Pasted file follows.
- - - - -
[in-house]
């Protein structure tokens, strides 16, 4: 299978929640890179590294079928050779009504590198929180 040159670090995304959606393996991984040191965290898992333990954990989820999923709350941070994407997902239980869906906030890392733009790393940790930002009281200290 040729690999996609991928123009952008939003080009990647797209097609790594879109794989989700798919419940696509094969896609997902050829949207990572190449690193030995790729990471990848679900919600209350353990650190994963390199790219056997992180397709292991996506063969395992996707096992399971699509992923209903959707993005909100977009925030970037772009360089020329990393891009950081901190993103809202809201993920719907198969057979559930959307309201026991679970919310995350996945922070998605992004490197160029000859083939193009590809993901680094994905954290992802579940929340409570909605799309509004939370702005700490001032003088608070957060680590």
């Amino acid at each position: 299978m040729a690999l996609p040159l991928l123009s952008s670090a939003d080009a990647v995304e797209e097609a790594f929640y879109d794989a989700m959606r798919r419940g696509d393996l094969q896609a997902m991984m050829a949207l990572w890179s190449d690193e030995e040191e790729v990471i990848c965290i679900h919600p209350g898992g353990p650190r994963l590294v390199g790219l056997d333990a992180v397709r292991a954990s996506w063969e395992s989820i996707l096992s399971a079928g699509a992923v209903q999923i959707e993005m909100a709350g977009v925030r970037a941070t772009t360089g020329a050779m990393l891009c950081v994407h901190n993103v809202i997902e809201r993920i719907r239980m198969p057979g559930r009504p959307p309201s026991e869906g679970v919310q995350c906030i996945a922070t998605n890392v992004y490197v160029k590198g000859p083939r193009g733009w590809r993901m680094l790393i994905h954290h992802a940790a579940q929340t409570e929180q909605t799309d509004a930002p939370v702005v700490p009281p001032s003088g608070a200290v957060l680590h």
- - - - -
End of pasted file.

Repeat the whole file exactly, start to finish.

[in-house]
């Protein structure tokens, strides 16, 4: 299978929640890179590294079928050779009504590198929180 040159670090995304959606393996991984040191965290898992333990954990989820999923709350941070994407997902239980869906906030890392733009790393940790930002009281200290 040729690999996609991928123009952008939003080009990647797209097609790594879109794989989700798919419940696509094969896609997902050829949207990572190449690193030995790729990471990848679900919600209350353990650190994963390199790219056997992180397709292991996506063969395992996707096992399971699509992923209903959707993005909100977009925030970037772009360089020329990393891009950081901190993103809202809201993920719907198969057979559930959307309201026991679970919310995350996945922070998605992004490197160029000859083939193009590809993901680094994905954290992802579940929340409570909605799309509004939370702005700490001032003088608070957060680590």
């Amino acid at each position: 299978m040729a690999l996609p040159l991928l123009s952008s670090a939003d080009a990647v995304e797209e097609a790594f929640y879109d794989a989700m959606r798919r419940g696509d393996l094969q896609a997902m991984m050829a949207l990572w890179s190449d690193e030995e040191e790729v990471i990848c965290i679900h919600p209350g898992g353990p650190r994963l590294v390199g790219l056997d333990a992180v397709r292991a954990s996506w063969e395992s989820i996707l096992s399971a079928g699509a992923v209903q999923i959707e993005m909100a709350g977009v925030r970037a941070t772009t360089g020329a050779m990393l891009c950081v994407h901190n993103v809202i997902e809201r993920i719907r239980m198969p057979g559930r009504p959307p309201s026991e869906g679970v919310q995350c906030i996945a922070t998605n890392v992004y490197v160029k590198g000859p083939r193009g733009w590809r993901m680094l790393i994905h954290h992802a940790a579940q929340t409570e929180q909605t799309d509004a930002p939370v702005v700490p009281p001032s003088g608070a200290v957060l680590h």